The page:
Today, we are going to learn how much pure sadism and hilarity can come from one sixteen-second video.
First of all, where does one find a school that would line up 9 boys heads down and their pre-pubescent taints exposed for prime soccer-ball damage? Not one of them seems to know what is coming; otherwise you might think they might put a hand or two over their little giblets.
Actually, that’s eight head down boys and one whose being a bit of a bitch. There’s always that one kid who just can’t play along, which is why he’s the one to keep your eye on in this clip.
Now comes the part that we can’t decide which is funnier…
The fact this girl wails a soccer ball full-on at these boys from about six feet away
The fact that she nails two taints, and still gets a full face shot out of the deal
The stance on the kid still standing really makes you want him to get nailed
The sad part is some Phys. Ed. teacher somewhere is probably going to lose their job over this, which is too bad, because then we will never know why thses boys got lined up against the wall.
It’s been a busy week here at the Dubsism offices. without going into great detail, the bottom line is we are a couple days behind a story we’ve been following all summer. In other words, America’s long national nightmare is over: The McCourt’s have finally reached a settlement in their divorce which kept the Los Angeles Dodgers in ownership limbo.
You read that correctly. The divorce which was baseball’s equivalent of Tiger Woods and Elin Nordegren now seems to have finally ended in a settlement last week. So, now we can get back the regular-scheduled business of heaping scorn and derision on the Dodgers…just as soon as we figure out who is going end up owning this team. Initial reports state Jamie McCourt as part of the deal relinquished any claim to the team.
Frank and Jamie McCourt have reached a divorce settlement under which she would get about $130 million and relinquish any claim to a share of the Dodgers, multiple people familiar with the agreement told The Times.
The settlement would remove Jamie McCourt as an obstacle to Frank McCourt’s plan to retain ownership of the team by selling the Dodgers’ television rights in U.S. Bankruptcy Court. The agreement also would appear to set up a winner-take-all court showdown for the Dodgers between Frank McCourt and Commissioner Bud Selig.
The key phrase in all of that is “winner-take-all court showdown.” While McCourt succeeds in wrestling claim to the Dodgers out of his ex-wife’s rat-like claws, he really is just setting himself up for more legal testicle-kicks.
Here’s the beauty of this…McCourt, having run the Dodgers into the financial crapper, manages to escape from what may very well be the costliest divorce in the history of the state of California history only to run right back into Osama Bud Selig’s buzz-saw.
Look at Frank McCourt’s situation now. Being rid of the ex-wife and any of her claims to the team is rumored to cost him about $130 milllion. The divorce itself racked up an additional $20.6 million in legal bills, and the pissing contest over whether the Dodgers were community property chalked up at least another $14 million.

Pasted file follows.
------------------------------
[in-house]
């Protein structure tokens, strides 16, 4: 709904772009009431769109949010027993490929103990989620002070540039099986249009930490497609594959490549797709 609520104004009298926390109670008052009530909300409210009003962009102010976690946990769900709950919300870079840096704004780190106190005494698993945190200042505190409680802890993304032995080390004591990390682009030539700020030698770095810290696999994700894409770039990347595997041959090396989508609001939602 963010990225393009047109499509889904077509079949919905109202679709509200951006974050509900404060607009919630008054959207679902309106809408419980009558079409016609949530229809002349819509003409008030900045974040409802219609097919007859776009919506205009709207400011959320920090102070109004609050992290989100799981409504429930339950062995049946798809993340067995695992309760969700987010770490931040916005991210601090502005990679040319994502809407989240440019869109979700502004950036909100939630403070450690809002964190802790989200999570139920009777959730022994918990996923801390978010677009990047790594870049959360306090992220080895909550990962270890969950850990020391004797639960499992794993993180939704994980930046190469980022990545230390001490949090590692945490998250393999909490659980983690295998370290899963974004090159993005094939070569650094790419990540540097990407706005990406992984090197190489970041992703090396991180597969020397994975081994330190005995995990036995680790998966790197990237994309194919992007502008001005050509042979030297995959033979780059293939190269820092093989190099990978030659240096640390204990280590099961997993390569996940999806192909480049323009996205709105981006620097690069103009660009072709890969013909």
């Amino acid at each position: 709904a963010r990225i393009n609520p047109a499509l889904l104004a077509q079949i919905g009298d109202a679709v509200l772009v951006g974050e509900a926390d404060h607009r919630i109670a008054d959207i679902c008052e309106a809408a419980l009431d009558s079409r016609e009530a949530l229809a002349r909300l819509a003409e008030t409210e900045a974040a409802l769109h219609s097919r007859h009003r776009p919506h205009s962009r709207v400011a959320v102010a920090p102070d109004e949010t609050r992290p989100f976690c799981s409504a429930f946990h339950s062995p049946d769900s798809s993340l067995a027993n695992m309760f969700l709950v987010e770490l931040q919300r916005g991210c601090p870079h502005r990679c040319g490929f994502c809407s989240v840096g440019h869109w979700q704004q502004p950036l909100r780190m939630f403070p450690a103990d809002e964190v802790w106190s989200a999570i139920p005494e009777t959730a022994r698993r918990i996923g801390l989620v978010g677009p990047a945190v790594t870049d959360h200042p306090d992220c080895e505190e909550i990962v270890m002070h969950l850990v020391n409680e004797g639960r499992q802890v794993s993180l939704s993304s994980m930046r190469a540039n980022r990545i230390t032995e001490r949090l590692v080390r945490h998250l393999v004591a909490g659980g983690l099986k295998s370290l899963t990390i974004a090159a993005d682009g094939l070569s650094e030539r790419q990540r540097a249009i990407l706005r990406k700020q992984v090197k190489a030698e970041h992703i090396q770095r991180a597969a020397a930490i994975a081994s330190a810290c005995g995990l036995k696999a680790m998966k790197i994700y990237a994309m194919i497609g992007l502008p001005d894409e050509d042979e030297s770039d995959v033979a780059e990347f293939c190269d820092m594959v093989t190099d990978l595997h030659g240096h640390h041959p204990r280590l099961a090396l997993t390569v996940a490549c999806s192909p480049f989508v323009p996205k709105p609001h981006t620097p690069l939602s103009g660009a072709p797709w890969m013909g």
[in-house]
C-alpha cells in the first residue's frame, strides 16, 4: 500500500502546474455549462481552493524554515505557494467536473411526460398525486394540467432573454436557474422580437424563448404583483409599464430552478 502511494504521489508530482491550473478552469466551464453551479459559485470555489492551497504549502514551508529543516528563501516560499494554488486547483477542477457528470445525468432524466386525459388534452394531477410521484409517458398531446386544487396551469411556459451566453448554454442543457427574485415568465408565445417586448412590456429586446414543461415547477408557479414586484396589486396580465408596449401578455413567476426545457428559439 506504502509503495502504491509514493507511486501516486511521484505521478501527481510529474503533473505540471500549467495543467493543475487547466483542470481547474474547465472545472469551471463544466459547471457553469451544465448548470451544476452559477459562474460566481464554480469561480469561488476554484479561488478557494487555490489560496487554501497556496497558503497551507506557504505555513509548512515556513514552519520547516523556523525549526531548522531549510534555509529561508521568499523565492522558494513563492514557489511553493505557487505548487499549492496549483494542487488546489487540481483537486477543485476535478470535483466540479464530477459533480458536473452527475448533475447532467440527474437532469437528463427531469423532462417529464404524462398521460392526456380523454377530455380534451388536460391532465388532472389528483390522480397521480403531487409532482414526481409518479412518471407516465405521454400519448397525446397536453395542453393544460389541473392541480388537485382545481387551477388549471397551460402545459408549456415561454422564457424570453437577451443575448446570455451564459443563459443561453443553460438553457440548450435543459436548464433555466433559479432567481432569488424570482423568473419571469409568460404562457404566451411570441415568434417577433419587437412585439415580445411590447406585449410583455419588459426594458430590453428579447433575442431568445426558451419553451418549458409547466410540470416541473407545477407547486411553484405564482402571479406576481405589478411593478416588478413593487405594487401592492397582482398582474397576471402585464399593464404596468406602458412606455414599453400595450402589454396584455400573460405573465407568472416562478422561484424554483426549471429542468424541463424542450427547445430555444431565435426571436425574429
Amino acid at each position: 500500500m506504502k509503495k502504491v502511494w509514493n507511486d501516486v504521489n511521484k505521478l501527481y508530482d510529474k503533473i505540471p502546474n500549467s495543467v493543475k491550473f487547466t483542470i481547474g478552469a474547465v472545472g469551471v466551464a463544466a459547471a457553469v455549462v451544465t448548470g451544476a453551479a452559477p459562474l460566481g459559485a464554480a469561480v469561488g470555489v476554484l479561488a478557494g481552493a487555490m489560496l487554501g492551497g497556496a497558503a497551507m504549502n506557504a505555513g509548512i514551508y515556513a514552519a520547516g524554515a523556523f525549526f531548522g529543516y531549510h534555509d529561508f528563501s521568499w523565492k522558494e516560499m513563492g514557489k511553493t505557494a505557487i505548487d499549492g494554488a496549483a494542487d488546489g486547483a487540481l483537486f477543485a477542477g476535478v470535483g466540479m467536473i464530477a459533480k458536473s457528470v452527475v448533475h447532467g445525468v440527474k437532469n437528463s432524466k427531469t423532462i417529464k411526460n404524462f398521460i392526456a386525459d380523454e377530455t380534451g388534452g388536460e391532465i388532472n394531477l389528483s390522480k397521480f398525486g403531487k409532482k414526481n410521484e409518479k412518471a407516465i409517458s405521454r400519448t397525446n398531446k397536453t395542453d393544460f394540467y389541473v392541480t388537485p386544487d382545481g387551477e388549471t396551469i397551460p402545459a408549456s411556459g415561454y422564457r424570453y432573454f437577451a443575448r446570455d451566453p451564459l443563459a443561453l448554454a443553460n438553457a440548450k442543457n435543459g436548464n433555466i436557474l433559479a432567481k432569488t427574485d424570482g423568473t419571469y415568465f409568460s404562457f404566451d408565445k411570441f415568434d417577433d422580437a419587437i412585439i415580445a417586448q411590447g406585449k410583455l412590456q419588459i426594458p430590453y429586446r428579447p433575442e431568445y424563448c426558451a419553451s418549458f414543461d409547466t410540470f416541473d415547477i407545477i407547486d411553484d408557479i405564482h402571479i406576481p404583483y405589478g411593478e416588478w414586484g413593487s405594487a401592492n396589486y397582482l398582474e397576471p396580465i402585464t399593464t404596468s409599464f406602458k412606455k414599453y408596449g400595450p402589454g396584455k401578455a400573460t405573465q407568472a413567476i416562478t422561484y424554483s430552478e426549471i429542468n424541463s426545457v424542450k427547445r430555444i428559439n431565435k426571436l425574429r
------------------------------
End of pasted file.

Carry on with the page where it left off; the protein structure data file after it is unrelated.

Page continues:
By my finger-and-toe math, that is at a minimum additional $164.6 million down the drain. Why is that important? Because it adds to the total tab it is going to take to excise the butt-nugget known as Frank McCourt from baseball.
Here’s how this works…McCourt’s entire purpose for entering bankruptcy with the Dodgers into bankruptcy was to keep the team…he stated and acted like from Day One that he will give up the Dodgers when his cold, dead fingers are pried from the team. Part of that bankruptcy deal was the court ordered major league baseball to provide a $150 million loans for operating capital.
Now, two things have happened that will kill the viability of that arrangement. First, there is the aformentioned divorce settlement. Not only does it bring up the additional liabilities, it adds the complication that nobody seems to know if the Bankruptcy Court would allow McCourt to use money from any television deal to satisfy a divorce settlement. Bud Selig wouldn’t allow that, which is one of the main reasons he killed McCourt’s multi-billion deal television with Fox.
The McCourts had reached a tentative divorce settlement in June 17, but that agreement was contingent upon the approval of the proposed television contract between the Dodgers and Fox. Selig would not allow the use of funds from a Dodger telelvision to fund McCourt’s divorce; almost half of an immediate $385-million payment from Fox would have been diverted from the Dodgers to satisfying the divorce settlement.
That’s nut-kick number one.
If only McCourt knew how to shut up.
Then there is the issue of the Dodgers’ debt load and tax liability having increased to the point where repaying the $150 million loan assumed as part of the bankruptcy funding and meeting those liabilities could wipe out much — if not all — of whatever profit he would make if he is ordered to sell the team.